A response to recent articles
21st October 2021
Recent articles from various news outlets have strongly criticised a university’s decision to make one of its Diversity and Inclusion courses compulsory for its students to take.
As creators of the course and its content, we are keen to respond to this criticism. The module is designed as an awareness-raising tool. Its focus is to ask people to respect and value one another’s views and experiences even if they are different. Unlike the article states, the intention of the course is not to bring about ‘guilt’ for students about bias, but rather be more open-minded about who they give opportunities to, who they spend time with, and reflect on the impact of their behaviours. Working and studying with people from different backgrounds enriches experiences and leads to innovation and creativity.
We are disappointed that constructive and well-intentioned training is misconstrued and misrepresented as some kind of intrusive “bias test” which users must comply with or face sanction. The fact that these articles take issue with students being instructed to take courses on anti-bullying, anti-racism, and climate change, is alarming. We must stay informed on these topics and continuously reflect on our ideologies, thoughts, and behaviours.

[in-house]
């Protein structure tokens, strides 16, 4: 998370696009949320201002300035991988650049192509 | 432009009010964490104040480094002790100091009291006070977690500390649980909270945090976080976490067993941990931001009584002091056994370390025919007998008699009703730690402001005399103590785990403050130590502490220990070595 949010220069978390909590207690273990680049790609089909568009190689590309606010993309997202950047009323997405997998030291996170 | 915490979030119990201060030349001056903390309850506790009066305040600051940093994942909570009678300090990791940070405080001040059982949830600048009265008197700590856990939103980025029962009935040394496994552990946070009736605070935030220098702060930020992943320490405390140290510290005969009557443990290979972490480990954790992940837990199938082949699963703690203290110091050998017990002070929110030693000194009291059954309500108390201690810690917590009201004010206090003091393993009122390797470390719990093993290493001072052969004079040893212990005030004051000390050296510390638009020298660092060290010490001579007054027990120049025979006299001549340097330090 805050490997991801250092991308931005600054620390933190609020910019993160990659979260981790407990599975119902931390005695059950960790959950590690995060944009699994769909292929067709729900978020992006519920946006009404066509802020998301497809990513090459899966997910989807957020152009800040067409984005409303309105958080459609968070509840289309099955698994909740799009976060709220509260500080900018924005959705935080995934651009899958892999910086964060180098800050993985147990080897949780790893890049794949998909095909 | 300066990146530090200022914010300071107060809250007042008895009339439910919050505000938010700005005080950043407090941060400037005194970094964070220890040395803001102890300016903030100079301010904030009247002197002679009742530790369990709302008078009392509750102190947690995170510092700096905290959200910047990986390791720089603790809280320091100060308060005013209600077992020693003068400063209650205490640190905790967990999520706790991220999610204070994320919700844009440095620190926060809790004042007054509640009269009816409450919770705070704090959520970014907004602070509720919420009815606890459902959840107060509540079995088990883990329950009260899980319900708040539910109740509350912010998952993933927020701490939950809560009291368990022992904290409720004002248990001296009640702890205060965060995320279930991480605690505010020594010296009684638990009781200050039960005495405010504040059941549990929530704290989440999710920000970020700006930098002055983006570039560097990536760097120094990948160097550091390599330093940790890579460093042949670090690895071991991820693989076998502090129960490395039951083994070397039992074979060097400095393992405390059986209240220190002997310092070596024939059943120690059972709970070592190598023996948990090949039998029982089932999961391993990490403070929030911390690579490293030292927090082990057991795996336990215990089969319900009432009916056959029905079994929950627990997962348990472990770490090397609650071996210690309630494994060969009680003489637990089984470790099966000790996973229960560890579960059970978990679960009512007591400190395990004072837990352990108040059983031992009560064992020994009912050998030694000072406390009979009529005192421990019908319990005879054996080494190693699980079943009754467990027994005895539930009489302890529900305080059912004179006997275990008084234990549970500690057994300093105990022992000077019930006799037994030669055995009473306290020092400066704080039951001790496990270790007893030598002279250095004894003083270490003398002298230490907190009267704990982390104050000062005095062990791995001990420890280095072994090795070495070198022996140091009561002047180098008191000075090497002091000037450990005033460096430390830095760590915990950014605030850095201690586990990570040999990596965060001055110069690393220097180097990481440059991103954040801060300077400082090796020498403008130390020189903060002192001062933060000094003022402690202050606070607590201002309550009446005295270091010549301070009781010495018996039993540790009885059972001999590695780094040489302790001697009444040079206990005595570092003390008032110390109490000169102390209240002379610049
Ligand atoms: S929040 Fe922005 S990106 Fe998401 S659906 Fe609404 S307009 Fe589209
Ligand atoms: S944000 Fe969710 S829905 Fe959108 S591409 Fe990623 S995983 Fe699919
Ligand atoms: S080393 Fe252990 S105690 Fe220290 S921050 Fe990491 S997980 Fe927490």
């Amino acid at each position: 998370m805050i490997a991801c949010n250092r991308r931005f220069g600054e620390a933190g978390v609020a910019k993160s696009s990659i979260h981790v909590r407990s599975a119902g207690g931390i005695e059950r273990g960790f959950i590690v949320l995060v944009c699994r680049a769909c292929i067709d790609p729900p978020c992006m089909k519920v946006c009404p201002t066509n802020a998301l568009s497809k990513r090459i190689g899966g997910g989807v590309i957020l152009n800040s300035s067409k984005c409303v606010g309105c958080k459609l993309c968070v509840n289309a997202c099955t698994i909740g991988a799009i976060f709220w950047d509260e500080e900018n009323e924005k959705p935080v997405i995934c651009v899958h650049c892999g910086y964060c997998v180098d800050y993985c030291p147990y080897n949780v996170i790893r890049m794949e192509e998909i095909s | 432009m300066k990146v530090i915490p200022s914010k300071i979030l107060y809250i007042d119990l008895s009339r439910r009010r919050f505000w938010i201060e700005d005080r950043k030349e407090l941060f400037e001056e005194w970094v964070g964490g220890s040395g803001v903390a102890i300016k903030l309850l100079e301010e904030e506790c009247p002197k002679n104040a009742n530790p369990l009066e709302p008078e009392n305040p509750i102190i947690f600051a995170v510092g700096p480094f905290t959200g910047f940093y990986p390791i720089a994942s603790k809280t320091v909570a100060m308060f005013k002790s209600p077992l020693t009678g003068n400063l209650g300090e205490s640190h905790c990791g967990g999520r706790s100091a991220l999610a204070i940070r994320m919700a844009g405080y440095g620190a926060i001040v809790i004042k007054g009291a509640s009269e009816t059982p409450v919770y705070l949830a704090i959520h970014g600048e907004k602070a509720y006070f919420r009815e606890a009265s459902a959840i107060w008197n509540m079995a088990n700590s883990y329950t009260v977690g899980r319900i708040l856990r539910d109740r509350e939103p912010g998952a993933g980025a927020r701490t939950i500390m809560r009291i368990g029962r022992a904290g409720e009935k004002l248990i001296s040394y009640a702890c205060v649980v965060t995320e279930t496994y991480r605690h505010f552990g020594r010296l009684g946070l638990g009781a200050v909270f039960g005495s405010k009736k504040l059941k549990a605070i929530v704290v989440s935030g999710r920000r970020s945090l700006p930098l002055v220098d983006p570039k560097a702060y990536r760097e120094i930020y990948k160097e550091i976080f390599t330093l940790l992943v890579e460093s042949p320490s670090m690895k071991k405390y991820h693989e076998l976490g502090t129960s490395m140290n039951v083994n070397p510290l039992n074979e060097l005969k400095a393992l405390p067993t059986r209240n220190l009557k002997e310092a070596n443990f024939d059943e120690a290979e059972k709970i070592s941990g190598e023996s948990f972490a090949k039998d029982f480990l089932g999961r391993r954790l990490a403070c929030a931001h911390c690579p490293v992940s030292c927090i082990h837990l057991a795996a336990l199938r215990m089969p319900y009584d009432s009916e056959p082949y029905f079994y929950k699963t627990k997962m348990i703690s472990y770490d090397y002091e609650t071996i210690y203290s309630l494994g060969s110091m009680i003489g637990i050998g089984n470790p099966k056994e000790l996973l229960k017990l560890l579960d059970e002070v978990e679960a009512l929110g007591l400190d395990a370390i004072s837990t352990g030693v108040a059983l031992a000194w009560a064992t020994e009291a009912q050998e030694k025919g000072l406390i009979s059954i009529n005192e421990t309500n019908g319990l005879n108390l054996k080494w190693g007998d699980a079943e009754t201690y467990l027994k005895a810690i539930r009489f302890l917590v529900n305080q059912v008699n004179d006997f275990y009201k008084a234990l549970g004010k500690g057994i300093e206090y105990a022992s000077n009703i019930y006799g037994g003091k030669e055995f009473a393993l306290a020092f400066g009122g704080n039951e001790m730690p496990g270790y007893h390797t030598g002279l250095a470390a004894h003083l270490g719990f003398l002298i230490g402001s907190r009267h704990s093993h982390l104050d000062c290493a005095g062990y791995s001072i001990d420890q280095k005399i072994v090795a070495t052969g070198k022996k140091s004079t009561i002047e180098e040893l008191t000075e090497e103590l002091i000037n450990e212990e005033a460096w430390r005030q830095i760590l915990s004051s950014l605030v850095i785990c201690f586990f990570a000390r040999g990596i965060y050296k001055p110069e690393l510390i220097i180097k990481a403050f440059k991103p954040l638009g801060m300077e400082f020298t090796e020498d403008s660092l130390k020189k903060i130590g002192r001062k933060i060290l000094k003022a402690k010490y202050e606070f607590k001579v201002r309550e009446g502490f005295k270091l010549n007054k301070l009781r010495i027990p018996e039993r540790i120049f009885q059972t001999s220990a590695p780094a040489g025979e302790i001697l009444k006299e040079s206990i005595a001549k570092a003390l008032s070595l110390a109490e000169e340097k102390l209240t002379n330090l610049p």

Concepts of prejudice and stereotypes are far from just an ‘opinion’, and they are often negatively reinforced by many media outlets. Our courses are designed to inspire open conversation about real issues that occur every day; we welcome debate but we cannot accept criticisms of the value of Diversity and Inclusion training.
Our Head of Diversity, Ann Allcock, believes that these courses make for better working environments: “The many organisations (including universities) that offer diversity and inclusion training know and appreciate that if we recognise that bias exists and that if we take time to better understand people who come from different backgrounds or have different experiences to our own, this will help create supportive, happy and productive environments for work and study – surely that is a positive thing and I can’t see why it would be considered at all controversial or harmful.”
With regards to the testing element of the course, Ann states that “the purpose of the ‘test’ at the end of the module is to ensure that learners have thought about the content. This is not about ‘policing’ the answers but about encouraging engagement with the subject matter”
The fact the number of student complaints is so low is a good indicator that the vast majority are open-minded people who are willing to engage and learn about the importance of diversity and inclusion.